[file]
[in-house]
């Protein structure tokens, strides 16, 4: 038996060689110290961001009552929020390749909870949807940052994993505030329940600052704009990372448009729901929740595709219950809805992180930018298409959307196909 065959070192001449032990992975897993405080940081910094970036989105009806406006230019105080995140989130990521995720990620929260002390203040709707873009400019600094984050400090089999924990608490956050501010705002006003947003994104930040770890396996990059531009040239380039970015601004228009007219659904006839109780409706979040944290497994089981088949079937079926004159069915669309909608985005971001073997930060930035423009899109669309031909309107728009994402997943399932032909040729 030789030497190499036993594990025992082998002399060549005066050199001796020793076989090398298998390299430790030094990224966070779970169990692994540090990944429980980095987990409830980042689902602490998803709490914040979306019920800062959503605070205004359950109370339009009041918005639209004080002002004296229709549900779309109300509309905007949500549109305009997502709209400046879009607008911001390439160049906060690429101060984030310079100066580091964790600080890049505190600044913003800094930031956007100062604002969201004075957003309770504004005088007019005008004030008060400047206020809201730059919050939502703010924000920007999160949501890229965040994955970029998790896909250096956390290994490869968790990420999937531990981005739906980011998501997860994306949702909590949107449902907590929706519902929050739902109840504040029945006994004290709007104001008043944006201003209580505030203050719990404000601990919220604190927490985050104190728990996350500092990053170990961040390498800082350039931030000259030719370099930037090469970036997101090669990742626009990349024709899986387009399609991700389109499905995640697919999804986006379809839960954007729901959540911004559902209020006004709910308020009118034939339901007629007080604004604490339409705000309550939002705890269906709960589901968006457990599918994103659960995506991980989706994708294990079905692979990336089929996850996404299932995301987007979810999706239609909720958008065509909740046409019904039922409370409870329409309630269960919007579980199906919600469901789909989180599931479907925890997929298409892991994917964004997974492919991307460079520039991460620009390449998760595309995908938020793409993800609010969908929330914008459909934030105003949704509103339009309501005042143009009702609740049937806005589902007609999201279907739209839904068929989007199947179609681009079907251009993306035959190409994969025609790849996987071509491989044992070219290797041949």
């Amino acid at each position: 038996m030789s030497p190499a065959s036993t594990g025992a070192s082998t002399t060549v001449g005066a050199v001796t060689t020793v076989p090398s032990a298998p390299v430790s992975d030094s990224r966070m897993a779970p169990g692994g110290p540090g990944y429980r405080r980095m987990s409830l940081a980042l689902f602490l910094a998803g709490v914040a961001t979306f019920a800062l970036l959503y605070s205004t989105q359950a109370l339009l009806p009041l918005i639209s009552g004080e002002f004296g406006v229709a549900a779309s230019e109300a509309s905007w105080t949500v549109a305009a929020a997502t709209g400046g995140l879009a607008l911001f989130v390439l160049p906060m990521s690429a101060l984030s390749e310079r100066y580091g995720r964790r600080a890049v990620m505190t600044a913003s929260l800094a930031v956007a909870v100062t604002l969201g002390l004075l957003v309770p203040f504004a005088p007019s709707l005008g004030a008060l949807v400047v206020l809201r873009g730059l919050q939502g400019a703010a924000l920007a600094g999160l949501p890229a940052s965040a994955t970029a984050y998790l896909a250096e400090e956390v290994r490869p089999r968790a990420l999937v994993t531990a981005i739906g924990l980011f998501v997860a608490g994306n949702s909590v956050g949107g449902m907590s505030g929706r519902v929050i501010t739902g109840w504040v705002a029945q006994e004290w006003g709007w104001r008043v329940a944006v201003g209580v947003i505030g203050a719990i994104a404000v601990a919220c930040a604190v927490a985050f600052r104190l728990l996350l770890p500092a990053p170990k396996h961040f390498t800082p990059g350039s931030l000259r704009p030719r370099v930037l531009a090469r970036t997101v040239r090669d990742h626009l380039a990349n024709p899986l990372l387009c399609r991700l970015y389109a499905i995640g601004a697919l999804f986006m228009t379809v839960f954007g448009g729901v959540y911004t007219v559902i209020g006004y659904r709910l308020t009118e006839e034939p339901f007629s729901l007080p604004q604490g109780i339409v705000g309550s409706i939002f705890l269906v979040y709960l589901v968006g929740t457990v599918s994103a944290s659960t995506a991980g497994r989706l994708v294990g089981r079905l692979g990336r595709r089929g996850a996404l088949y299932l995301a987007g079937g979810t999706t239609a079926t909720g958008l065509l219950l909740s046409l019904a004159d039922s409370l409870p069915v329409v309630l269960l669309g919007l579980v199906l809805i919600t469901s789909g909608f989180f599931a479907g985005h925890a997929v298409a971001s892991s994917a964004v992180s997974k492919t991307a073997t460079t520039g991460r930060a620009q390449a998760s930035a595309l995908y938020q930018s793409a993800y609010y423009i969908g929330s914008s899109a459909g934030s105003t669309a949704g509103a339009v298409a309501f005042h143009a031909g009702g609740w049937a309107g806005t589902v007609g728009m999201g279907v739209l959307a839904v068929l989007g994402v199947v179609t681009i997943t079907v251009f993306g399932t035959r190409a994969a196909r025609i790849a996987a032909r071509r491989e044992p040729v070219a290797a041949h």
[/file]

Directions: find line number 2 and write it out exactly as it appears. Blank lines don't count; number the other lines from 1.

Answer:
């Protein structure tokens, strides 16, 4: 038996060689110290961001009552929020390749909870949807940052994993505030329940600052704009990372448009729901929740595709219950809805992180930018298409959307196909 065959070192001449032990992975897993405080940081910094970036989105009806406006230019105080995140989130990521995720990620929260002390203040709707873009400019600094984050400090089999924990608490956050501010705002006003947003994104930040770890396996990059531009040239380039970015601004228009007219659904006839109780409706979040944290497994089981088949079937079926004159069915669309909608985005971001073997930060930035423009899109669309031909309107728009994402997943399932032909040729 030789030497190499036993594990025992082998002399060549005066050199001796020793076989090398298998390299430790030094990224966070779970169990692994540090990944429980980095987990409830980042689902602490998803709490914040979306019920800062959503605070205004359950109370339009009041918005639209004080002002004296229709549900779309109300509309905007949500549109305009997502709209400046879009607008911001390439160049906060690429101060984030310079100066580091964790600080890049505190600044913003800094930031956007100062604002969201004075957003309770504004005088007019005008004030008060400047206020809201730059919050939502703010924000920007999160949501890229965040994955970029998790896909250096956390290994490869968790990420999937531990981005739906980011998501997860994306949702909590949107449902907590929706519902929050739902109840504040029945006994004290709007104001008043944006201003209580505030203050719990404000601990919220604190927490985050104190728990996350500092990053170990961040390498800082350039931030000259030719370099930037090469970036997101090669990742626009990349024709899986387009399609991700389109499905995640697919999804986006379809839960954007729901959540911004559902209020006004709910308020009118034939339901007629007080604004604490339409705000309550939002705890269906709960589901968006457990599918994103659960995506991980989706994708294990079905692979990336089929996850996404299932995301987007979810999706239609909720958008065509909740046409019904039922409370409870329409309630269960919007579980199906919600469901789909989180599931479907925890997929298409892991994917964004997974492919991307460079520039991460620009390449998760595309995908938020793409993800609010969908929330914008459909934030105003949704509103339009309501005042143009009702609740049937806005589902007609999201279907739209839904068929989007199947179609681009079907251009993306035959190409994969025609790849996987071509491989044992070219290797041949």